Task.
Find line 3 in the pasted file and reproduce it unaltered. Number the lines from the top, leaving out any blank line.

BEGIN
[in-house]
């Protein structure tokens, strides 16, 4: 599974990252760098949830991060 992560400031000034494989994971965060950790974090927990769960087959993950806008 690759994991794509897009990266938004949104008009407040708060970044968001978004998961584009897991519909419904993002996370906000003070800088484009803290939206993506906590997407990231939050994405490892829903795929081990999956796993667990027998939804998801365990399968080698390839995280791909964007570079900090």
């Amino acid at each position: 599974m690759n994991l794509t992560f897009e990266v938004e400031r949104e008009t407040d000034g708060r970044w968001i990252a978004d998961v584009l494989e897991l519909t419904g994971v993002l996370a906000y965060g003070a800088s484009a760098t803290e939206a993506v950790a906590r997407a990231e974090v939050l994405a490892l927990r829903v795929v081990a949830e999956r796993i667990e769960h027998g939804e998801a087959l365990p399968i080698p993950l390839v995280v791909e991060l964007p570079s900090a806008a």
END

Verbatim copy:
């Amino acid at each position: 599974m690759n994991l794509t992560f897009e990266v938004e400031r949104e008009t407040d000034g708060r970044w968001i990252a978004d998961v584009l494989e897991l519909t419904g994971v993002l996370a906000y965060g003070a800088s484009a760098t803290e939206a993506v950790a906590r997407a990231e974090v939050l994405a490892l927990r829903v795929v081990a949830e999956r796993i667990e769960h027998g939804e998801a087959l365990p399968i080698p993950l390839v995280v791909e991060l964007p570079s900090a806008a």